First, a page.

UH Study Finds Deadly Heatwaves to Affect Majority of World Population

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Tropical climates will feel the most severe effects of the heatwaves caused by climate change. Photo courtesy of University of Hawai‘i at Mānoa.

Seventy-four percent of the world’s population will be exposed to deadly heatwaves by 2100 if carbon gas emission continue to increase at current rates, according to a new study led by researchers at the University of Hawai‘i at Mānoa.

Published in “Nature Climate Change,” the study also found that 48 percent of humans are expected to be affected by extreme heat events, even with aggressive reductions in carbon emissions.

“We are running out of choices for the future,” said Camilo Mora, associate professor of Geography in the UH College of Social Sciences and lead author of the study. “For heatwaves, our options are now between bad or terrible. Many people around the world are already paying the ultimate price of heatwaves, and while models suggest that this is likely to continue, it could be much worse if emissions are not considerably reduced. The human body can only function within a narrow range of core body temperatures around 37 degrees Celsius. Heatwaves pose a considerable risk to human life because hot weather, aggravated with high humidity, can raise body temperature, leading to life threatening conditions.”


Little was known about how deadly heatwaves can be. To learn more, Mora led an international team of scientists and students to conduct extensive analysis of locations worldwide where temperatures have reached fatal levels since 1980. The team identified 1,900 cases of locations where heatwaves turned deadly, and found a threshold beyond which temperatures and humidities turn lethal for humans.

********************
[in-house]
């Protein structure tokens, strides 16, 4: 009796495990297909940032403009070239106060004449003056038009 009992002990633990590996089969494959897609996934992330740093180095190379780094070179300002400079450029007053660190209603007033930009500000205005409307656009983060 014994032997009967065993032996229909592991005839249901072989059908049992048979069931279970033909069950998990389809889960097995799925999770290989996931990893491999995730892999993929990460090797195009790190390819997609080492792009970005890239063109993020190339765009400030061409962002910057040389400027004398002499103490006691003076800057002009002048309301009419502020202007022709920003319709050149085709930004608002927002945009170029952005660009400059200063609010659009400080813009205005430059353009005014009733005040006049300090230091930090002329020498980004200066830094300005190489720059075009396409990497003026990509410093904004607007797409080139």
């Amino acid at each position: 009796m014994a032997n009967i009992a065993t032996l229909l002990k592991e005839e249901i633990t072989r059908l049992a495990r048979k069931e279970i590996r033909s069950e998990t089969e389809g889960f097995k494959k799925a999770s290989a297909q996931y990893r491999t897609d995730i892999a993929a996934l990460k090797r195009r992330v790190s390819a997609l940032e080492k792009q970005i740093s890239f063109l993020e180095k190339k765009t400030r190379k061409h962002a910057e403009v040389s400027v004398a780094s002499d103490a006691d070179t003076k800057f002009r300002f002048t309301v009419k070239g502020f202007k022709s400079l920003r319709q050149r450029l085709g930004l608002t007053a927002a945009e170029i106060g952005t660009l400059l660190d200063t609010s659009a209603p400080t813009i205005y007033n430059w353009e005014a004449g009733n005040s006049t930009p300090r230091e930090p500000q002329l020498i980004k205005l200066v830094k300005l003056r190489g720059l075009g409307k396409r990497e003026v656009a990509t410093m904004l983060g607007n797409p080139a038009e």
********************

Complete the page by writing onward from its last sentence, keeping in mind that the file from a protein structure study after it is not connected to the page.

The threshold indicated that as relative humidity increases, lower temperatures become lethal. The study also found that the greatest risk to human life from deadly heatwaves was projected in tropical areas due to year-round heat and humidity.

“Warming at the poles has been one of the iconic climatic changes associated with the ongoing emissions of greenhouse gases,” said co-author of the study, Iain Caldwell, a UH Mānoa postdoctoral researcher. “Our study shows, however, that it is warming in the tropics that will pose the greatest risk to people from deadly heat events. With high temperatures and humidities, it takes very little warming for conditions to turn deadly in the tropics.”


“Finding a threshold beyond which climatic conditions turn deadly is scientifically important yet frightening,” said Farrah Powell, a UH Mānoa graduate student and one of the co-authors in the study. “This threshold now allows us to identify conditions that are harmful to people. And because it is based on documented cases of real people across the globe, it makes it that more credible and relevant. The scary thing is how common those deadly conditions are already.”

Recent heatwaves within the last 30 years illustrate the danger they pose to humans. In 2003, roughly 70,000 people were killed in a heatwave in Europe. In 2010, 10,000 people were killed in Moscow and in 1995, 700 people died in Chicago during lethal temperatures.

“Climate change has put humanity on a path that will become increasingly dangerous and difficult to reverse if greenhouse gas emissions are not taken much more seriously,” says Mora. “Actions like the withdrawal from the Paris agreement is a step in the wrong direction that will inevitably delay fixing a problem for which there is simply no time to waste.”

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